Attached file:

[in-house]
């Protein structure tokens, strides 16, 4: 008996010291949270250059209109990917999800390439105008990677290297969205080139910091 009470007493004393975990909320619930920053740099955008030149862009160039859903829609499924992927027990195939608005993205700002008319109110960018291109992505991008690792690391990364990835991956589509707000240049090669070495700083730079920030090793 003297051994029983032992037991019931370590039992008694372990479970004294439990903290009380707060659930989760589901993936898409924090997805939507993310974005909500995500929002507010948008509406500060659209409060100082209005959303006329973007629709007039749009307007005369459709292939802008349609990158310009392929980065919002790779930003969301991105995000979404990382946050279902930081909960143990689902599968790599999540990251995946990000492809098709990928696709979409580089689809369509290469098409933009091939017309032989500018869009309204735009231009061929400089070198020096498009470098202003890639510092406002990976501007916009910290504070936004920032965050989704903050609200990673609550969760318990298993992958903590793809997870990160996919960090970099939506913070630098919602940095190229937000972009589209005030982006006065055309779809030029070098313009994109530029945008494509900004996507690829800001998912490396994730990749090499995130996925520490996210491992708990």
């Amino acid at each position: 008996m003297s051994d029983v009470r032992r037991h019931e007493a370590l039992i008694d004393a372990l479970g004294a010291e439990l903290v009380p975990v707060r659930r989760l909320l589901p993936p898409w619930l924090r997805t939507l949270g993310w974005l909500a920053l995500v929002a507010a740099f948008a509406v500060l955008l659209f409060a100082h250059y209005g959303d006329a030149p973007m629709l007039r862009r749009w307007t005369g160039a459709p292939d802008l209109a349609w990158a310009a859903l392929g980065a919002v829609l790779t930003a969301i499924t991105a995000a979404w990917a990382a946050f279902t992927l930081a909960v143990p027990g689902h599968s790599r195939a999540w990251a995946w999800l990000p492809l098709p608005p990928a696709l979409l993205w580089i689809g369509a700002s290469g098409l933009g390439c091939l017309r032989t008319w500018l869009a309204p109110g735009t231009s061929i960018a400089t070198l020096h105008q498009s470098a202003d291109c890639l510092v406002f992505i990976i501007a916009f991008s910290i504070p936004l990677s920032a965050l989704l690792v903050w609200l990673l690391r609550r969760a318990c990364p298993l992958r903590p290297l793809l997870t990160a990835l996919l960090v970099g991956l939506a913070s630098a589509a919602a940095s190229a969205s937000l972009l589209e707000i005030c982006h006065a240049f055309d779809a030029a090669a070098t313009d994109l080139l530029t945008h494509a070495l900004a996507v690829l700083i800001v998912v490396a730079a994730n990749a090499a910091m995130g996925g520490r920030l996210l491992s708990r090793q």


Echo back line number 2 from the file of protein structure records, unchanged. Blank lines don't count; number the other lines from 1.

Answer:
């Protein structure tokens, strides 16, 4: 008996010291949270250059209109990917999800390439105008990677290297969205080139910091 009470007493004393975990909320619930920053740099955008030149862009160039859903829609499924992927027990195939608005993205700002008319109110960018291109992505991008690792690391990364990835991956589509707000240049090669070495700083730079920030090793 003297051994029983032992037991019931370590039992008694372990479970004294439990903290009380707060659930989760589901993936898409924090997805939507993310974005909500995500929002507010948008509406500060659209409060100082209005959303006329973007629709007039749009307007005369459709292939802008349609990158310009392929980065919002790779930003969301991105995000979404990382946050279902930081909960143990689902599968790599999540990251995946990000492809098709990928696709979409580089689809369509290469098409933009091939017309032989500018869009309204735009231009061929400089070198020096498009470098202003890639510092406002990976501007916009910290504070936004920032965050989704903050609200990673609550969760318990298993992958903590793809997870990160996919960090970099939506913070630098919602940095190229937000972009589209005030982006006065055309779809030029070098313009994109530029945008494509900004996507690829800001998912490396994730990749090499995130996925520490996210491992708990």